Naegleria infection causes an acute necrotizing and suppurative meningoencephalitis, an aggressive disease that is generally fatal in days. Acanthamoeba cause a sub-acute granulomatis encephalitis with a more prolonged but ultimately fatal course. Occasionally patients with Acanthamoeba have a skin lesion usually described as a chronic ulcer. Acanthamoeba, unlike Balamuthia, has been associated also with amoebic keratitis, a painful sight-threatening disease of the eye. In Balamuthia infection the disease may follow a prolonged course, but most frequently has a fatal outcome. Almost all cases have an initial skin lesion, and this lesion precedes the inevitable CNS disease (granulomatous amebic encephalitis) by weeks or months. Patients have ranged from 5 to 65 years of age with 50% under age 15.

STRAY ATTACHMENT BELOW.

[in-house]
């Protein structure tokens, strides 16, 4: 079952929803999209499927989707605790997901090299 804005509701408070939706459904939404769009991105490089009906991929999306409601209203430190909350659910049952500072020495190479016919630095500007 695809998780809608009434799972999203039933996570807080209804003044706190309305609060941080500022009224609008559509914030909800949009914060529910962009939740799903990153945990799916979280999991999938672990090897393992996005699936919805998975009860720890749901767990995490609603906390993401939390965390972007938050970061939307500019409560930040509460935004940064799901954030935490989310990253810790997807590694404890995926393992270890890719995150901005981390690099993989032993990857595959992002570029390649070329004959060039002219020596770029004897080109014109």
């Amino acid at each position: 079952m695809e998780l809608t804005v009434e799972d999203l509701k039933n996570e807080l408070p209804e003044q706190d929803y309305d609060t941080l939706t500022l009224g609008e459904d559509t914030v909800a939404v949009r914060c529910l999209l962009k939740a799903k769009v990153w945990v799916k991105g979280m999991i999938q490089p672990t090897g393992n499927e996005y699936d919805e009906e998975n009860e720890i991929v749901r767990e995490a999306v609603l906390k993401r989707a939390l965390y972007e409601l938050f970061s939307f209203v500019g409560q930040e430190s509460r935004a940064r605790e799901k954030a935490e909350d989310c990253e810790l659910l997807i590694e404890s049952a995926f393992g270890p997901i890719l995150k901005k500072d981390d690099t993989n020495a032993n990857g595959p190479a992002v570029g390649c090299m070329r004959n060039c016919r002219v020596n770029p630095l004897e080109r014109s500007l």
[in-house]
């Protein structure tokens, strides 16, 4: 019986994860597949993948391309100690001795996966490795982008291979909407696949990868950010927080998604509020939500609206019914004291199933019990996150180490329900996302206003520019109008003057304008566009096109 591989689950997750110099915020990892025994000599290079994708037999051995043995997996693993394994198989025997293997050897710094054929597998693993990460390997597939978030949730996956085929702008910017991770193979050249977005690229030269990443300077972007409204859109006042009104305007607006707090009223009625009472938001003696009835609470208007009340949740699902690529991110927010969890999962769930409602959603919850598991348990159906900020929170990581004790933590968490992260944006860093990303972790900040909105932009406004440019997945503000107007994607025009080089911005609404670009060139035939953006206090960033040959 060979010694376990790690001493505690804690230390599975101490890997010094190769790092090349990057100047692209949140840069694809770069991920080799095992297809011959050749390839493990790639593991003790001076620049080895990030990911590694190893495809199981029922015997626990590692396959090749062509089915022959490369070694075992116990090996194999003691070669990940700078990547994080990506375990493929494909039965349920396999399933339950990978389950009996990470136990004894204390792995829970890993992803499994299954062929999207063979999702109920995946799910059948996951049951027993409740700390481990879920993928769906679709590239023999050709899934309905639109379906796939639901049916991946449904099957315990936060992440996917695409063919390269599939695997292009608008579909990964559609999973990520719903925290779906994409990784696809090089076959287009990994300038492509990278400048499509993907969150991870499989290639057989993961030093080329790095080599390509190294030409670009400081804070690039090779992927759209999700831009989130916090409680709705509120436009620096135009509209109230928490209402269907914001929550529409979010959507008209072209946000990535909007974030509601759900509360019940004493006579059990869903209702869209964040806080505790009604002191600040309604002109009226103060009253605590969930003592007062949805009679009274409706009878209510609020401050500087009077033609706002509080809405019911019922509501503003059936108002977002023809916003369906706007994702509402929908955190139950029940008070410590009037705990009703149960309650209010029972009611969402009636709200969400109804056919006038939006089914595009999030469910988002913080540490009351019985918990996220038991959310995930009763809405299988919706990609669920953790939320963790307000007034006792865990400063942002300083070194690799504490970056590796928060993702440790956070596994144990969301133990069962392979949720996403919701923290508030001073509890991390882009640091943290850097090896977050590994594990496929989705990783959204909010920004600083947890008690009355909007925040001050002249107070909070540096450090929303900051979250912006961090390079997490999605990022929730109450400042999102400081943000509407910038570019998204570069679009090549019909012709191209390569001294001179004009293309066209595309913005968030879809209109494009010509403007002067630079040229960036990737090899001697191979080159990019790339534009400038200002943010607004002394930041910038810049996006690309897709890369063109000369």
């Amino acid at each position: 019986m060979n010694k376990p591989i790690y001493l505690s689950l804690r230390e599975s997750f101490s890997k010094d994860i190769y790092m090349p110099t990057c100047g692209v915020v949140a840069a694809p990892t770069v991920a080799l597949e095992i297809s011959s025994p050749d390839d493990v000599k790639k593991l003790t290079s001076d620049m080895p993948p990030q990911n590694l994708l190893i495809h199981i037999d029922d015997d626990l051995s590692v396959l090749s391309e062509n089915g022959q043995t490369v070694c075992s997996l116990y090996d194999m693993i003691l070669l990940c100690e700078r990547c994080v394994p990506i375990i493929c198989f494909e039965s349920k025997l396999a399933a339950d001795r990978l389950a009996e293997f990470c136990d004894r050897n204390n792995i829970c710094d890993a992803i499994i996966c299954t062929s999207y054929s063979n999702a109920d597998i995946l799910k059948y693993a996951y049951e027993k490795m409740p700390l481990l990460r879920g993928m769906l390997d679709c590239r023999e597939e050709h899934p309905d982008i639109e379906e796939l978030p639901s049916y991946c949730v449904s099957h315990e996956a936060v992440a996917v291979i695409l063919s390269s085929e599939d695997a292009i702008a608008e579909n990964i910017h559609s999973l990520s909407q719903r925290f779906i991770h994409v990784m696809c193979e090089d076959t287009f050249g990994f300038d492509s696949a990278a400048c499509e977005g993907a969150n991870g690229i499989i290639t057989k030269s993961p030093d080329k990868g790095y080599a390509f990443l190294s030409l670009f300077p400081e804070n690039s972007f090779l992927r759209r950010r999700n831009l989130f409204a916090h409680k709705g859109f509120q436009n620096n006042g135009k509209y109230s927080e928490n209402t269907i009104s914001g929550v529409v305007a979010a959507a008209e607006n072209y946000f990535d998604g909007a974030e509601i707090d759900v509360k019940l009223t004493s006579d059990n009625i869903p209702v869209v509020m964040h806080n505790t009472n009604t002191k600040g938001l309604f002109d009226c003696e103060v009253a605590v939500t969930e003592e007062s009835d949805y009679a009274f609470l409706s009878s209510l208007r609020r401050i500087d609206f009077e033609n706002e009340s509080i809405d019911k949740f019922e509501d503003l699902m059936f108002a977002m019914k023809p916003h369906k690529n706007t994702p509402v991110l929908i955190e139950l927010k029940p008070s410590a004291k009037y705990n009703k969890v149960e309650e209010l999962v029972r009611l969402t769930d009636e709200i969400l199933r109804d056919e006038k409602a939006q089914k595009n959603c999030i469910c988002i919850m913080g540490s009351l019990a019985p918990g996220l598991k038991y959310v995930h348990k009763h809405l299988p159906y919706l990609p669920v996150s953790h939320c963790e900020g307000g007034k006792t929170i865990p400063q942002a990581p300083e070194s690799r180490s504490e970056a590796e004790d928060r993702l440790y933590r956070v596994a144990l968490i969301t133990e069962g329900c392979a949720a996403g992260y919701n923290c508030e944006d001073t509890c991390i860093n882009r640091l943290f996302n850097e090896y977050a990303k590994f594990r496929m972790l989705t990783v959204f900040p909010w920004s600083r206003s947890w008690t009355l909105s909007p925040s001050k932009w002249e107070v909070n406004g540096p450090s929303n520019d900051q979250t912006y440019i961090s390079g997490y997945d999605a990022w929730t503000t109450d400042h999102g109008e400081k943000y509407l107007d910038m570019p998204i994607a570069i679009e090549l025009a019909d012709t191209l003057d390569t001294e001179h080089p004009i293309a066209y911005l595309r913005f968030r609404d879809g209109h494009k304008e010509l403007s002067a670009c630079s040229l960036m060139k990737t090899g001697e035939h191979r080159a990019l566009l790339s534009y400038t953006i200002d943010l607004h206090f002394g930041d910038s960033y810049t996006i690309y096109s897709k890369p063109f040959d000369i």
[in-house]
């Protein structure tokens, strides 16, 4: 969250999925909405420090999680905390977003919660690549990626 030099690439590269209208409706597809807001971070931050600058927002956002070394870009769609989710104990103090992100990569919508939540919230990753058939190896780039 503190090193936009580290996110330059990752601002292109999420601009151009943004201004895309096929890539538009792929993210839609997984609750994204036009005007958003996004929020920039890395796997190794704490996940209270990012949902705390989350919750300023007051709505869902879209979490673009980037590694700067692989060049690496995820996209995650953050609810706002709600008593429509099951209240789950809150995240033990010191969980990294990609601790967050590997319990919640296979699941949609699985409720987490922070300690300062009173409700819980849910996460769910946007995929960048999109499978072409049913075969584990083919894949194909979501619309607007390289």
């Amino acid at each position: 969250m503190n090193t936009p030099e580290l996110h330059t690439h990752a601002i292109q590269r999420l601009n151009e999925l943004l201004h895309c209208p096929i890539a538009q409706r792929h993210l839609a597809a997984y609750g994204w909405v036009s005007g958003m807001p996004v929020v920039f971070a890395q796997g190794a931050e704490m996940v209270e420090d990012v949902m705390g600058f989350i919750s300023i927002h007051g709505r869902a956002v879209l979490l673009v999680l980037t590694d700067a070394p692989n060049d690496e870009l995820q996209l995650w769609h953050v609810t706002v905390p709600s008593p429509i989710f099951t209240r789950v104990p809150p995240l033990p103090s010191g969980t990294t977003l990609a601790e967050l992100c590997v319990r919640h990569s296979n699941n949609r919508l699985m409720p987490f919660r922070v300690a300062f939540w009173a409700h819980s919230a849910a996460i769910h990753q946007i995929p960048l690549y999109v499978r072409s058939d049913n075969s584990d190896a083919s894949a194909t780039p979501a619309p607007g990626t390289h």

The typical skin lesion is a single painless plaque up to several centimeters in diameter; a few patients have had 2 to 3 lesions. Color may be skin tone, dark red, or slightly violaceous. Sensation is preserved. Location is usually on the central face but occasionally on trunk or extremities. For facial lesions the differential diagnosis may include tuberculosis, mucocutaneous leishmaniasis, leprosy, sporotrichosis, paracoccidioidomycosis, rhinoscleroma, or mucormycosis. Sarcoid, discoid lupus, and Wegener's can also be considered. Histologically, granulomatous inflammation with lymphocytes, histiocytes, plasma cells, as well as giant cells, is characteristic. Amoebic trophozoites are often scanty and multiple sections need to be examined. Some foci of vasculitis may be present.